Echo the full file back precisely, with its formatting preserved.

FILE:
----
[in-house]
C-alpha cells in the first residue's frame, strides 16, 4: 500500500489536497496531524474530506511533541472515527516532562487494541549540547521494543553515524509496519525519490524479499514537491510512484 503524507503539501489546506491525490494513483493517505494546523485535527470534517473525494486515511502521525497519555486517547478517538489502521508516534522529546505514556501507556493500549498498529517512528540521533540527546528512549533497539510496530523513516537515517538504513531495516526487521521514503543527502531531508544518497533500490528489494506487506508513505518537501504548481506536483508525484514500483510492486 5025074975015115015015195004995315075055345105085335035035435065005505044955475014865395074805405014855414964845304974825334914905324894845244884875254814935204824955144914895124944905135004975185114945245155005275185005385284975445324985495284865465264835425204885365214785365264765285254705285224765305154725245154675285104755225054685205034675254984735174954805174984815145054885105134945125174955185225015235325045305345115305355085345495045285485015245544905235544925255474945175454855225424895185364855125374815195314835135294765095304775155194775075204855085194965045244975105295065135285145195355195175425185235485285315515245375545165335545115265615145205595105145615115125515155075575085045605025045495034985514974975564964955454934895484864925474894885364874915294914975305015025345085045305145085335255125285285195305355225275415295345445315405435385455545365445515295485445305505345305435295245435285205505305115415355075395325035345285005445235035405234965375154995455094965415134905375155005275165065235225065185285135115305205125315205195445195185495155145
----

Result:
[in-house]
C-alpha cells in the first residue's frame, strides 16, 4: 500500500489536497496531524474530506511533541472515527516532562487494541549540547521494543553515524509496519525519490524479499514537491510512484 503524507503539501489546506491525490494513483493517505494546523485535527470534517473525494486515511502521525497519555486517547478517538489502521508516534522529546505514556501507556493500549498498529517512528540521533540527546528512549533497539510496530523513516537515517538504513531495516526487521521514503543527502531531508544518497533500490528489494506487506508513505518537501504548481506536483508525484514500483510492486 5025074975015115015015195004995315075055345105085335035035435065005505044955475014865395074805405014855414964845304974825334914905324894845244884875254814935204824955144914895124944905135004975185114945245155005275185005385284975445324985495284865465264835425204885365214785365264765285254705285224765305154725245154675285104755225054685205034675254984735174954805174984815145054885105134945125174955185225015235325045305345115305355085345495045285485015245544905235544925255474945175454855225424895185364855125374815195314835135294765095304775155194775075204855085194965045244975105295065135285145195355195175425185235485285315515245375545165335545115265615145205595105145615115125515155075575085045605025045495034985514974975564964955454934895484864925474894885364874915294914975305015025345085045305145085335255125285285195305355225275415295345445315405435385455545365445515295485445305505345305435295245435285205505305115415355075395325035345285005445235035405234965375154995455094965415134905375155005275165065235225065185285135115305205125315205195445195185495155145